If you are the divorced spouse of a worker who dies, you could get benefits the same as a widow or widower, provided that your marriage lasted 10 years or more. Benefits paid to you as a surviving divorced spouse won’t affect the benefit amount for other survivors getting benefits on the worker’s record. If you remarry after you reach age 60 (age 50 if disabled), the remarriage will not affect your eligibility for survivors benefits. And if you are caring for a child under age 16 or disabled and get benefits on the record of your former spouse, you would not have to meet the length-of-marriage rule. The child must be your former spouse’s natural or legally adopted child. If you qualify because you have the worker’s child in your care, your benefit will affect the amount of the benefits of others on the worker’s record.

  • How Much Are Survivors Benefit Amount?

    The Social Security Administration will base your survivors benefit amount on the earnings of the person who died. The more they paid into Social Security, the higher your benefits would be. The monthly amount you would get is a percentage of the deceased’s basic Social Security benefit. It depends on your age and the type of benefit you are eligible to receive. If the person who died was receiving reduced benefits, we base your survivors benefit on that amount.

    These are examples of the benefits that survivors may receive:

      • Widow or widower, full retirement age or older — 100 percent of the deceased worker’s benefit amount.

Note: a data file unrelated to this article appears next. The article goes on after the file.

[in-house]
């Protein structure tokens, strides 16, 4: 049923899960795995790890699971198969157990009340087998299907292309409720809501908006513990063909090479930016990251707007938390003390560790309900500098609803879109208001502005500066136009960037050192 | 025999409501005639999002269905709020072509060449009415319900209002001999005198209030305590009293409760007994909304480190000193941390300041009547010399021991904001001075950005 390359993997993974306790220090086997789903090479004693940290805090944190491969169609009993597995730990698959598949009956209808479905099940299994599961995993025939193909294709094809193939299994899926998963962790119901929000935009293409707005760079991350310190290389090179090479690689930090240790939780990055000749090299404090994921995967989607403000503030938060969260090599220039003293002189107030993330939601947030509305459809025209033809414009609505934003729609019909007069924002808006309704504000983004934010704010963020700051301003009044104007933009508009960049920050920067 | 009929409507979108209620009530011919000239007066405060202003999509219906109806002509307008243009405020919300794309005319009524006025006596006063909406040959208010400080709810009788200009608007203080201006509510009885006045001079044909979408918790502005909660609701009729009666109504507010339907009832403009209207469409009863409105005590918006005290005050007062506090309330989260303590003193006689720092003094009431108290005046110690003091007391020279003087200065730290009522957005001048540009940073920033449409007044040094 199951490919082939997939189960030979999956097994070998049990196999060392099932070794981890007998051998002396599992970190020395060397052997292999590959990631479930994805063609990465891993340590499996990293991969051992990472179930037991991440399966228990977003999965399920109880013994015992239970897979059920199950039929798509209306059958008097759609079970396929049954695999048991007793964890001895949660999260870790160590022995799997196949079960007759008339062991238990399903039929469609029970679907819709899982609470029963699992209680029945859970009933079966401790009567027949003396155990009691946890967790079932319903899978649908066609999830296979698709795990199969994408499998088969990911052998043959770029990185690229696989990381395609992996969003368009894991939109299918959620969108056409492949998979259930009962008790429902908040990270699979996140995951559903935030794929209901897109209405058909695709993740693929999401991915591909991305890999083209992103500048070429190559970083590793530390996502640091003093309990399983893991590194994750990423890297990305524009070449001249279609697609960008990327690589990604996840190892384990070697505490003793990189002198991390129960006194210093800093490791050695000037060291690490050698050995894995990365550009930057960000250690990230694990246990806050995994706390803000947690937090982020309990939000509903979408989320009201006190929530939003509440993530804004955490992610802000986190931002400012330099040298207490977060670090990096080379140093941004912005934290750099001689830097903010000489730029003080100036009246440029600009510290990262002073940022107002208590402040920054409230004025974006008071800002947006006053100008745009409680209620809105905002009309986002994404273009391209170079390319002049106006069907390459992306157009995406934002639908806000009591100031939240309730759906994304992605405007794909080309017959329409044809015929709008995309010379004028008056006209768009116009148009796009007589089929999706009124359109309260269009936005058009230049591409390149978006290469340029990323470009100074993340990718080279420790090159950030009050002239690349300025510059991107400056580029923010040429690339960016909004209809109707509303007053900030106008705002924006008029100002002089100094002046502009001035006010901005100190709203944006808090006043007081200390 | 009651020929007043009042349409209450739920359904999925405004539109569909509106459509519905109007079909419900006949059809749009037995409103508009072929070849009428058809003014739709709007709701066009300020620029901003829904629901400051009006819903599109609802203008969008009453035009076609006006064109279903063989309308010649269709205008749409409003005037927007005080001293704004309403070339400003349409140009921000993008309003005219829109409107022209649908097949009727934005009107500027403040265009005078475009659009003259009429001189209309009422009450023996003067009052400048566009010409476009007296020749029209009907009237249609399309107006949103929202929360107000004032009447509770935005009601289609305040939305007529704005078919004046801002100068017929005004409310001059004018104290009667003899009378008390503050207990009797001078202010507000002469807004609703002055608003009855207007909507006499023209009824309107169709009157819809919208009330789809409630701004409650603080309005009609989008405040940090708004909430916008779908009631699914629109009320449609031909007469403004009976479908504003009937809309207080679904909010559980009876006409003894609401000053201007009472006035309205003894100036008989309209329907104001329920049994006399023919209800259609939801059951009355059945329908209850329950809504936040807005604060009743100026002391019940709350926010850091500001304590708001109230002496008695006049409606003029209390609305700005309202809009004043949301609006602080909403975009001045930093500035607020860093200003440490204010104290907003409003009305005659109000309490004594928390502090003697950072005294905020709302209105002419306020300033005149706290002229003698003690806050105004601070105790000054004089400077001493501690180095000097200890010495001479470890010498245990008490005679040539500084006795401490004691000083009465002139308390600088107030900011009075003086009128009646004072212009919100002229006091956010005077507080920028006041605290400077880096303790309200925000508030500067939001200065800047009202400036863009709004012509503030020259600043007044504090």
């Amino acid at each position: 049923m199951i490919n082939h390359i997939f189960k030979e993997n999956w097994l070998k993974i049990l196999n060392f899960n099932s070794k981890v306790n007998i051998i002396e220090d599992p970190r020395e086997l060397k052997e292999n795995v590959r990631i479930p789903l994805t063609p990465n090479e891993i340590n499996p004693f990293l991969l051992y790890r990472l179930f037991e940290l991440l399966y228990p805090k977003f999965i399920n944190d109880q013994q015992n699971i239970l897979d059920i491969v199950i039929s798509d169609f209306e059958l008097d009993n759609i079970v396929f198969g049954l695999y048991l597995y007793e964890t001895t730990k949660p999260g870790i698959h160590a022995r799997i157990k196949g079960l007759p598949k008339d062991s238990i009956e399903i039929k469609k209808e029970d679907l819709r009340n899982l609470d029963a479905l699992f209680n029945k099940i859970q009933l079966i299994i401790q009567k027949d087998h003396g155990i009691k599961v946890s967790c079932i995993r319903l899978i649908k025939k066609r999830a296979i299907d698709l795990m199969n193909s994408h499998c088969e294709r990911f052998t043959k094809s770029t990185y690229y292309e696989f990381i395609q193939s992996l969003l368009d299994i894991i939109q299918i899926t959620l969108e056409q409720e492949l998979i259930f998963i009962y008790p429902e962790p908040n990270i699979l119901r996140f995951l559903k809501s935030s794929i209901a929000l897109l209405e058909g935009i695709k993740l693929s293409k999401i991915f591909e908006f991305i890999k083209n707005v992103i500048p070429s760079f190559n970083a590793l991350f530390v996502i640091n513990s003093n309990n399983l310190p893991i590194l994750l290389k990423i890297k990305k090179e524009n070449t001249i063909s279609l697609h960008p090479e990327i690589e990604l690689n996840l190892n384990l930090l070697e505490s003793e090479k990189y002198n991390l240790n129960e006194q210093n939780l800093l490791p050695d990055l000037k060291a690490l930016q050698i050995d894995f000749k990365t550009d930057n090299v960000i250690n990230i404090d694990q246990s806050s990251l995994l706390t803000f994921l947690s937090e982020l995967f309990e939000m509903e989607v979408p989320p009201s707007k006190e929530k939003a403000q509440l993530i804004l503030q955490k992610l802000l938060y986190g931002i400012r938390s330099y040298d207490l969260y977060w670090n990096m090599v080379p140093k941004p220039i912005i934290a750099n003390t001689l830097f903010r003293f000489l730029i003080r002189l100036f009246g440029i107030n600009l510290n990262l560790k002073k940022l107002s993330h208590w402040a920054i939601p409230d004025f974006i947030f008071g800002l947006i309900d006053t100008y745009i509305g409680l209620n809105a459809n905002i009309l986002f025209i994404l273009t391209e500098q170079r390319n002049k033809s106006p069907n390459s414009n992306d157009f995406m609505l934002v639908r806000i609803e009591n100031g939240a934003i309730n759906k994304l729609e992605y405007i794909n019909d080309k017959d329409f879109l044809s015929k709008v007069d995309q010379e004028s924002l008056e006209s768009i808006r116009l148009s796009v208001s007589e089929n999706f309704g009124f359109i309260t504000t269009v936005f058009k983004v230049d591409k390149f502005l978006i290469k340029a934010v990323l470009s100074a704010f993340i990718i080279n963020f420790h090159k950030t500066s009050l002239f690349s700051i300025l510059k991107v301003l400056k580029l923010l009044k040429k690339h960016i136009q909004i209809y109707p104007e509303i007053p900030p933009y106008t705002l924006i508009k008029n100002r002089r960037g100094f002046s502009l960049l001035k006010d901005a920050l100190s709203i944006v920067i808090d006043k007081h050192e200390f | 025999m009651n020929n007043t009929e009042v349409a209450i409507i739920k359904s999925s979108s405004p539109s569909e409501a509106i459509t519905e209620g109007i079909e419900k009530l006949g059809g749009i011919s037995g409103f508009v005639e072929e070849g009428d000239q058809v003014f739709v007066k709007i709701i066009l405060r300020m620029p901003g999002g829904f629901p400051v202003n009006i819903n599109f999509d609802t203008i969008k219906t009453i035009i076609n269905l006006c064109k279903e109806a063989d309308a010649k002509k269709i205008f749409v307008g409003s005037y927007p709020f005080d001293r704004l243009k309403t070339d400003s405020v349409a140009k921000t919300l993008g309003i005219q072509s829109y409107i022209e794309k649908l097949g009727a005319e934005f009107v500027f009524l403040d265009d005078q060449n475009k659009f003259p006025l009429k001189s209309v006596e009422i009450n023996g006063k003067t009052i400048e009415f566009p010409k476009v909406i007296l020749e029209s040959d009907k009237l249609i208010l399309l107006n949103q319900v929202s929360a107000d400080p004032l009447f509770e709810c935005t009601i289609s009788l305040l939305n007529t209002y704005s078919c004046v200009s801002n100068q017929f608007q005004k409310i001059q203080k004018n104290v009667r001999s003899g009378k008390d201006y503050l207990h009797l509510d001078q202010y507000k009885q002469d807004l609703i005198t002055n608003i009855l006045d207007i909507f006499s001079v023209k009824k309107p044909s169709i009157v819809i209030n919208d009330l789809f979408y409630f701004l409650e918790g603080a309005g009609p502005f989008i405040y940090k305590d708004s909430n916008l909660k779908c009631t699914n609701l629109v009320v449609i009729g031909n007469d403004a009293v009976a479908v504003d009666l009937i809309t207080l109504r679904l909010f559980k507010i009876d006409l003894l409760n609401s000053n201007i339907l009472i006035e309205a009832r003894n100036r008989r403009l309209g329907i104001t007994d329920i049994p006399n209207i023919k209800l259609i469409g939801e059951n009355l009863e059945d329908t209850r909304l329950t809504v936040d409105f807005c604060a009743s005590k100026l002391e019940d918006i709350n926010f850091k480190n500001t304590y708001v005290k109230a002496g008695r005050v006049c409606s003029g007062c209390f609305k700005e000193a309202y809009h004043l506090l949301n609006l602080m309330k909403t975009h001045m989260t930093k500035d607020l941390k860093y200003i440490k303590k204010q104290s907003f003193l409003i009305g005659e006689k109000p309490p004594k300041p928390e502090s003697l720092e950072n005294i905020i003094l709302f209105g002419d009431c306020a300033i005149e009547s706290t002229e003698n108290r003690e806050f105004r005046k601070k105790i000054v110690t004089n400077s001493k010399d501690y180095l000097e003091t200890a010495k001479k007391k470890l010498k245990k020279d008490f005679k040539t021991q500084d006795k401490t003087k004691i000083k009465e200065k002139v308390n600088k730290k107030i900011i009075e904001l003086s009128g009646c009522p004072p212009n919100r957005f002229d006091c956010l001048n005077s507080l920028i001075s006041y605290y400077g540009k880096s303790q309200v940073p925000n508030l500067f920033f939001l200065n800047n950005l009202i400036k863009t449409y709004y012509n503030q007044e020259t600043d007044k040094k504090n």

• Widow or widower, age 60 — full retirement age — 71½ to 99 percent of the deceased worker’s basic amount.
      • Disabled widow or widower aged 50 through 59 — 71½ percent;
      • Widow or widower, any age, caring for a child under age 16 — 75 percent;
      • A child under age 18 (19 if still in elementary or secondary school) or disabled — 75 percent.
      • Dependent parent(s) of the deceased worker, age 62 or older receive:

    One surviving parent — 82½ percent.
    Two surviving parents — 75 percent to each parent.

    Percentages for a surviving divorced spouse would be the same as above.
    There may also be a special lump-sum death benefit.

  • Is There A Maximum Limit A Family Can Receive?

    Yes, there is a limit to the amount that family members can receive each month. The limit varies, but it is generally equal to between 150 and 180 percent of the basic benefit rate. If the sum of the benefits payable to family members is greater than this limit, the benefits will be reduced proportionately. (Any benefits paid to a surviving divorced spouse based on disability or age won’t count toward this maximum amount.)

    The information above can be found on the social security website.

We will also help you determine if the following questions need to be considered.

Have You Dealt with Pension Survivor Options?

Have You Applied or Do You Have Social Security Spousal Benefits?

Do You Have Life insurance Proceeds?

Did You Change the Title on Your Home & Other Assets?

Are You Making Sure Your Bills Continue to Get Paid on Time?

Did You Update Your Will & Estate Planning Documents?

Did You Update Your Beneficiary Designations on Your Accounts?

Have You Figured Out if You Need to Take a Required Minimum Distribution (RMD)?

Are There Plans For Your Financial Future?